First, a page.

What is an essential nutrient?
- necessary for normal growth and reproduction
- not replaceable by another element
- requirement direct
What amounts of macro and micro nutrients are required by plants?
macro - 1 g/ kg
micro - 100 mg/ kg or less
What is the most common symptom of N deficiency?
slow growth, yellowing of older leaves (chlorosis)
What are symptoms of Fe deficiency?
chlorosis of younger leaves
Why is chlorosis seen in old leaves in N deficiency and young leaves in Fe deficiency.
N is easier to translocate than Fe, move it to new leaves where it is needed most
What is Mg essential for?
enzyme cofactor
What is Phosphate essential for?
energy metabolism (ATP)
nucleic acids
switching the activities of enzymes
What is Ca needed for?
processing of hormonal and environmental cues (sig trans)
What are the components of soil?
bacteria, fungi, earthworms, aminals, rock, clay, water, mineral, air spaces, dead things
How do minerals move in soil?
Minerals are leached by water and sink to deeper soil horizons.
Describe soil horizon A
most organic matter and living stuff here
sand makes air space
clay holds minerals and water
What is the best type of topsoil?
loam - mixture of clay, sand and silt
Describe soil horizon B
has leached material for A, but little to no organic matter
Describe soil horizon C
parent rock from which soil is derived, roots rarely grow this deep
What determines the type of soil in a given area?
rock from which it comes
landscape features
organizms in it
How are rocks broken down?
mechanical weathering
chemical weathering - required to form clay
What minerals does clay trap and how?
Clay anionic, traps cations (Ca, Mg, etc)
How do plants uptake cations stuck to clay?
Release H+ and H2CO3 (carbonic acid) from respiration, ion exchng with clay
What happens to anions.
Not held by clay, leach out of soil more readily.
What is the optimal pH for most crops? Why is this important?
6.5, affects availability of nutrients
What forms humus.
Dead plant matter is broken down by fungus and bacteria to humus. It is thus rich in minerals esp N, and texture provides roots w/O2.
Why is K important?
- osmoticum for cellular growth and stomatal function
- balances charges of anions
- in more than 50 enzymes
- translocates btw tissues and organs in plant
Describe the long distance K transport pathway:
absorbed across root cell plasma membrane -> transported to nonliving thick-walled xylem vessels by efflux across cylem parenchyma plasma membrane -> apoplast surrounding leaf cells -> leaf parenchyma cells -> loaded into phloem of fully expanded source leaf -> goes to seive tube companion cell by combo of apoplastic and symplastic routes -> moves through phloem to shoot and root apices -> unloaded for use
Where is most mineral N?
igneous rocks
What do nitrogen fixing bacteria do?
Fix N2 to ammonia.
Where does most of the N taken up by organisms come from?
A recycled pool of N compounds previously used by other organisms.
What 5 non-bacteria factors put N into this pool?
lightening, fire (forest), volcanic eruption, internal combustion engines, application of chemical fertilizers
What is the main input to this pool?
N fixation
What carries out N fixation.
Only prokaryotes
What do nitrifying bacteria do?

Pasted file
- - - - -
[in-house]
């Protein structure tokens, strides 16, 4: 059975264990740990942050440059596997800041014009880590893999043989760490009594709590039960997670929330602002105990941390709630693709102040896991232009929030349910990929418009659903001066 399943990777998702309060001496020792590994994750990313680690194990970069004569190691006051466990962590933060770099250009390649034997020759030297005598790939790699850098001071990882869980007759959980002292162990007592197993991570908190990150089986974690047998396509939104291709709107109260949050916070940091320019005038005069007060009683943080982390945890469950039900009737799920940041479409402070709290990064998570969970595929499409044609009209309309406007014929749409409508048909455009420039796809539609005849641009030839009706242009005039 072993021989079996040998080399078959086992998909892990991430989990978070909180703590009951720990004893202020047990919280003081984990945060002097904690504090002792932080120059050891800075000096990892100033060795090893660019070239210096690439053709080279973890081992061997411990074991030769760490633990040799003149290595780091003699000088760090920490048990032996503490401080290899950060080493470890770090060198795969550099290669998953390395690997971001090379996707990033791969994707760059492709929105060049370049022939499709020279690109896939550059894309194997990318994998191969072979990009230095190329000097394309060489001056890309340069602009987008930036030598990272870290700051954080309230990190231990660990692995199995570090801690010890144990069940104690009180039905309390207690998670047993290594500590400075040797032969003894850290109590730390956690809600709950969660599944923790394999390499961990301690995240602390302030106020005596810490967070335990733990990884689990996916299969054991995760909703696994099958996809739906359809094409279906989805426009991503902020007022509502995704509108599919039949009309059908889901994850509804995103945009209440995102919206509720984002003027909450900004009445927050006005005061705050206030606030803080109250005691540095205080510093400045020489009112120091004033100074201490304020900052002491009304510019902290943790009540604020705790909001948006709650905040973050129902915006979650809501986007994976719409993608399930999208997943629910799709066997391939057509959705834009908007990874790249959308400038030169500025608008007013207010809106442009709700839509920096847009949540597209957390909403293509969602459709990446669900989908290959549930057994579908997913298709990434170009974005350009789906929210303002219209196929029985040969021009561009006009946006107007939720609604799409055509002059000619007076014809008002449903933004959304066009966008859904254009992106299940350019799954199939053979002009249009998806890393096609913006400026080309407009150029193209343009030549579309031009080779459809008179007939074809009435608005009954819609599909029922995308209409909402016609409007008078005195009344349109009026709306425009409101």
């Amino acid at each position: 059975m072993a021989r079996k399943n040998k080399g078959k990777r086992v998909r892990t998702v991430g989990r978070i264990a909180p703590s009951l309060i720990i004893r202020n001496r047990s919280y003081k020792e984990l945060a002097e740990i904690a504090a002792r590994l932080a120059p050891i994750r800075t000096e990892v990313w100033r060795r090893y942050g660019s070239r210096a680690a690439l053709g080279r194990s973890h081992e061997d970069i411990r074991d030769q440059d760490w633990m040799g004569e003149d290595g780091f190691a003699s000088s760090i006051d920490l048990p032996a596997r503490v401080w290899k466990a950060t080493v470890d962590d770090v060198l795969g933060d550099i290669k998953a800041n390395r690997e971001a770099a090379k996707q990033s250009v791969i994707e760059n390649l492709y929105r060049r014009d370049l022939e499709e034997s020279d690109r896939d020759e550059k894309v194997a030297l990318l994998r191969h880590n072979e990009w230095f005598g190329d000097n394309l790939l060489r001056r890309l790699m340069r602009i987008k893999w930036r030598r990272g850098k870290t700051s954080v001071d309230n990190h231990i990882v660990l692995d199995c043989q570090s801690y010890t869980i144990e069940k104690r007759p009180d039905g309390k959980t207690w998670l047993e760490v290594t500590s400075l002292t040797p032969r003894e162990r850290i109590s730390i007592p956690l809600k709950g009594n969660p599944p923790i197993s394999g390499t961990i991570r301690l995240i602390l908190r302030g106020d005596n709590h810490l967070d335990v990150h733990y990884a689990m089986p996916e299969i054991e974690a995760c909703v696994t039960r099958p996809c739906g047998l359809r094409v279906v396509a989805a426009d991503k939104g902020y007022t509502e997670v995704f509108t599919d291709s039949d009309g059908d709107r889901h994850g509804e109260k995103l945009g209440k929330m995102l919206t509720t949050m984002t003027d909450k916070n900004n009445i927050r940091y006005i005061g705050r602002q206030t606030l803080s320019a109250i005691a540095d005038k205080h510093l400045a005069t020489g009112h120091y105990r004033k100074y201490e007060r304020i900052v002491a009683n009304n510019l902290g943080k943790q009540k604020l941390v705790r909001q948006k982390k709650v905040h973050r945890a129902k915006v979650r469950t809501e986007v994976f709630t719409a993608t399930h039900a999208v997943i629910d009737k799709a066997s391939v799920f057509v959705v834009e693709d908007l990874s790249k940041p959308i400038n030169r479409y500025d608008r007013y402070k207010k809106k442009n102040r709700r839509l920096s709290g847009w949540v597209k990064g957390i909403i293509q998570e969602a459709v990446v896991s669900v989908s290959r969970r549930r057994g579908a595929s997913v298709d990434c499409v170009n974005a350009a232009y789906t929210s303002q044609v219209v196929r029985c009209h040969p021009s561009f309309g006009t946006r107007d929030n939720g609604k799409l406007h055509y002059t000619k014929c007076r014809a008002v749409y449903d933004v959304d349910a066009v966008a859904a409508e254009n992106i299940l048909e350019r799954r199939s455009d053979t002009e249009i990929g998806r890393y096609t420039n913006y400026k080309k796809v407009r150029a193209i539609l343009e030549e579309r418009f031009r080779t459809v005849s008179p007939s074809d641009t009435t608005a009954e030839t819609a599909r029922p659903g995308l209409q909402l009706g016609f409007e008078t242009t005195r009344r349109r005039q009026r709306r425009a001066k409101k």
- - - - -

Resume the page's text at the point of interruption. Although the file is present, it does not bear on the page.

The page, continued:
Make ammonia into nitrates.

NH3 -> NO2 and NO3
How do losses from the N pool occur?
leaching, denitrification makes N2 again
How are N products distributed?
rain or snow
What fixes N in oceans and fresh water?
How much N does a bacteria fix?
sometimes just what they need to live and they release it when they die, some release up to 90% of the N they fix
Talk about rhizobiums
- Fix N only in close association with plants
- infect plant roots in root nodules
How do rhizobiums enter into mutualistic relationships with plants?
- legume roots secrete flavinoids
- activates gene regulator Nod D
- binds nod box
- nod genes transcribed
- enzymes for pathway making nod factor
- nod factors cause infection thread and nodule to form
- rhizobiums enter root and become surrounded by membranous vessicles
- leghemoglobin controls level of free oxygen there for bacteria
What do we know about nitrogenase?
- enzyme fixes N
- energy supplies by ATP
- inhibited by O2
- legume nodules provide just enough O2 for respiration, but not inactivate nitrogenase
What form of S so plants uptake?
sulfate (oxidized)
What is it used for?
Mainly synthesis of methionine and cysteine
How does S enter plants?
roots through active uptake,
gaseous S enters leaves
How do plants use S?
Uptake sulfate then reduce to sulfide
What is dissimilation?
Bacteria use sulfate as terminal e acceptor, generates H2S
How is H2S then oxidized to sulfate?
- aerobic catabolism by aminals, microorganisms and plants
- bacteria that use reduced S compoundsas e donors for chemosynthetic and photosynthetic reactions
- geochemical mechanisms where organic sulfur is volitilized into the air
How does P availability affect plants?
major constraint on growth
In what form does it exist in plants?
Inorganic P, or organic phosphates
- it is not reduced by plants during assimilation but remains in oxidized state
What is Pi needed for?
Nucleic acids
signal transduction
energetic bond formation
phosphorylation and dephosphorylation
Why is phosphate relatively unavailable to plants?
Low solubility
high sorption capacity in soil
rapidly depleted from soil by roots
What puts P in rocks?
P goes into shells -> sedimentary rocks, which then gets turned up on land and gives P back
also precipitates out of water
Describe mycrorrhizal associations:
between fungi and roots to give plants P
What are other root responses to low P?
- branching to explore soil more (alterations in root architecture)
- increases in root hair density and lenght to increase surface area and reduce lenght of diffusive pathway for P to reach root surface
- release H+ to solubilize Pi
- exude phosphatases to release organically bound P from soil
- up-regulate high affinity P transporters in root cell plasma membrane